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“With vivid and richly textured prose, Brett Ann Stanciu offers unsparing portraits of northern New England life well beyond sight of the ski lodges and postcard views. The work the land demands, the blood ties of family to the land, and to each other, the profound solitude that such hard-bitten lives thrusts upon the people, are here in true measure. A moving and evocative tale that will stay with you, Hidden View also provides one of the most compelling and honest rural woman's viewpoint to come along in years. A novel of singular accomplishment.”
– Jeffrey Lent
“Early in the book, I was swept by a certainty of truths in Hidden View: that Stanciu knew the bizarre and fragile construction that people's self-deceptions can frame. And that she was telling, out in public, against all the rules, the heartbreaking story of far too many women I've known, at one time or another, who struggled to make their dreams come to reality in situations….
…(In Hidden View) the questions of loyalty to person, commitment to dreams, and betrayal of the helpless are as vivid as the flames in the sugarhouse, as sweet and dangerous as the hot boiling maple sap on its way to becoming valuable syrup.
There's so much truth in this book that at some point, it stops being "fiction" and stands instead as a portrait, layered, complex, and wise. The Vermont that we love, the farms that we treasure, the children we nurture are fully present.”
– Kingdom Books, Beth Kanell
"Stanciu is a Vermonter's writer. Anyone who loves the landscape and language of Vermont will be drawn into this story, but her writing holds a universal appeal, too, and rings true with the language and landscape of the human heart and mind as well. The characters in Hidden View are people you're going to think about, and care about, long after the book is read."
– Natalie Kinsey-Warnock, AS LONG AS THERE ARE MOUNTAINS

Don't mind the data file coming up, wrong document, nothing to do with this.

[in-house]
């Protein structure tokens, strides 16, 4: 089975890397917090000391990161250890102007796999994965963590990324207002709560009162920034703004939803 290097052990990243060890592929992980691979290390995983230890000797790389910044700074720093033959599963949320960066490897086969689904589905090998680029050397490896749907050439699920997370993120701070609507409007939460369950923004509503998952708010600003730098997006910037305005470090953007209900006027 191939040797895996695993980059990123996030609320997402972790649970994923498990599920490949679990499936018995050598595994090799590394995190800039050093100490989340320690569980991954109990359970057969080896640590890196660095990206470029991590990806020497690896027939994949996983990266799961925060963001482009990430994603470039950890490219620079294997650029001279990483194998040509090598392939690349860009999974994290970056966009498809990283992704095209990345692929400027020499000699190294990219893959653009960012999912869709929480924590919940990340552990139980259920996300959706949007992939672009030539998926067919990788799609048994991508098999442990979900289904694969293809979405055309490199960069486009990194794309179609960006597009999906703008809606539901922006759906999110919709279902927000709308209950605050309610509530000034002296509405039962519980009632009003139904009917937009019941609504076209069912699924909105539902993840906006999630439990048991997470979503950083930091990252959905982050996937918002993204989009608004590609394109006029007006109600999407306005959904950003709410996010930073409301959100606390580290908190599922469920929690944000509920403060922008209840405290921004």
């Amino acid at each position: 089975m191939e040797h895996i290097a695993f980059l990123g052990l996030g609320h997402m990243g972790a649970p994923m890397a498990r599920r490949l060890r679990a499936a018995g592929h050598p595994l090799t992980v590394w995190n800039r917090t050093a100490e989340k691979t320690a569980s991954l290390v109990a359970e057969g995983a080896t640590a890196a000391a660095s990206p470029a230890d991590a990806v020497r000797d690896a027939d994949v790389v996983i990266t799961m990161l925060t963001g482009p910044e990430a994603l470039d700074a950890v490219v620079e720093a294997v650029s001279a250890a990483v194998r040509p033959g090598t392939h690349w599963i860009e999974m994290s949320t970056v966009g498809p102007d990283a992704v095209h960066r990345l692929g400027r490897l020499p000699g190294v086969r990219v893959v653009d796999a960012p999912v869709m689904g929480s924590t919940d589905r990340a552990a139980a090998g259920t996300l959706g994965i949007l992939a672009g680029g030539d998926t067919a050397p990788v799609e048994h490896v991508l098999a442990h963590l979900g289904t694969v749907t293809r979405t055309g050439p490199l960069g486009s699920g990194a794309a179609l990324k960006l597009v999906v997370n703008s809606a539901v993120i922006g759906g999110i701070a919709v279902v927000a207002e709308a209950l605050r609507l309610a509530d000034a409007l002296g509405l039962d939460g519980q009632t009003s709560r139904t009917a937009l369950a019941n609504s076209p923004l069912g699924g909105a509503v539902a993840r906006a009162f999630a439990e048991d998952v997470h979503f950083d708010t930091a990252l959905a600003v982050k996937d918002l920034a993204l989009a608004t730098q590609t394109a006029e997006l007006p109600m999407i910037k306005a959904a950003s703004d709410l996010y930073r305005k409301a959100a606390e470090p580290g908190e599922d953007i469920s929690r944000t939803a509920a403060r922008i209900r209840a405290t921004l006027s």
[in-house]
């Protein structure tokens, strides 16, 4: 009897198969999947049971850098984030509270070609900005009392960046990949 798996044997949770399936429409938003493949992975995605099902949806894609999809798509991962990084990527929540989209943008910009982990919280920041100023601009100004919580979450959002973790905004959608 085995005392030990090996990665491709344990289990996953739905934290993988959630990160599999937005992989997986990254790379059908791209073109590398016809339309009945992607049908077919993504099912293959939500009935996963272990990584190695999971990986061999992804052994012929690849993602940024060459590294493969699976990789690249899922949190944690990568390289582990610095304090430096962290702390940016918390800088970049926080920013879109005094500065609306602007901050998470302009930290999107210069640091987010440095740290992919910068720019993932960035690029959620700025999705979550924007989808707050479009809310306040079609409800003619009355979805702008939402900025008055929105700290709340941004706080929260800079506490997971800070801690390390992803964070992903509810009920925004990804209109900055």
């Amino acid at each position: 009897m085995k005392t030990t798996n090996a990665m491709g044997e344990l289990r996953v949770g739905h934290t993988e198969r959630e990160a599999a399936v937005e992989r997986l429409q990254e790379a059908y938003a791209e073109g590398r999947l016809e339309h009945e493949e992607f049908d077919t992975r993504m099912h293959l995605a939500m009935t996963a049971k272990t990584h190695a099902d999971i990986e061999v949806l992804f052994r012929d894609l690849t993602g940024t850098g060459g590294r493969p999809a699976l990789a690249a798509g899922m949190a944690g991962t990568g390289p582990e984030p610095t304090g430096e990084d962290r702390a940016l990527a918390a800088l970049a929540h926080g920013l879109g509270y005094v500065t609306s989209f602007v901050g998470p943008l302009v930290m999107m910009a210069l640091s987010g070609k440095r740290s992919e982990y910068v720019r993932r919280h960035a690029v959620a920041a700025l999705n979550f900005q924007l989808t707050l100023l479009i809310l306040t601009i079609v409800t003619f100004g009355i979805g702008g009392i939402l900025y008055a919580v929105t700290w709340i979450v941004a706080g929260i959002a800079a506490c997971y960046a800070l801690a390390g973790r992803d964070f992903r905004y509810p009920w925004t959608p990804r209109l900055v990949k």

Tag Archives: photography
When my brother was learning how to ride a bike, he started at the neighbors’ cement step, leapt up on the banana seat that was too high for him, wavered across our scraggly lawn until he banged into the side … Continue reading
Just before the twin towers were destroyed in New York City, we moved into a new kitchen we had built on one side of our house. Our old kitchen had a single window. The new kitchen was its own ell, … Continue reading
My car stunk of shit when I arrived in Vermont’s capital city Friday afternoon, the debris from an enormous manure spreader I’d passed on a dirt road in Calais jammed in the undercarriage. Add to that, the fat stalk of garlic … Continue reading
These summer days, I often work at home, awake and drinking coffee while the girls slumber, and the sun rises and slowly steams off the dew from our croquet patch, the garden, and the town’s rusted metal fence and cemetery … Continue reading
A few years ago, my daughter bent all the paper clips in our house into necklaces, a project involving pliers and colored beads, with incredibly cool results. One necklace still hangs from the windowsill in my room, crooked over the … Continue reading
When I was a kid in the backseat of our green Jeep while my parents drove back to New Hampshire from our trips to Toledo and then often west of the Mississippi, Vermont was the final stretch on a very … Continue reading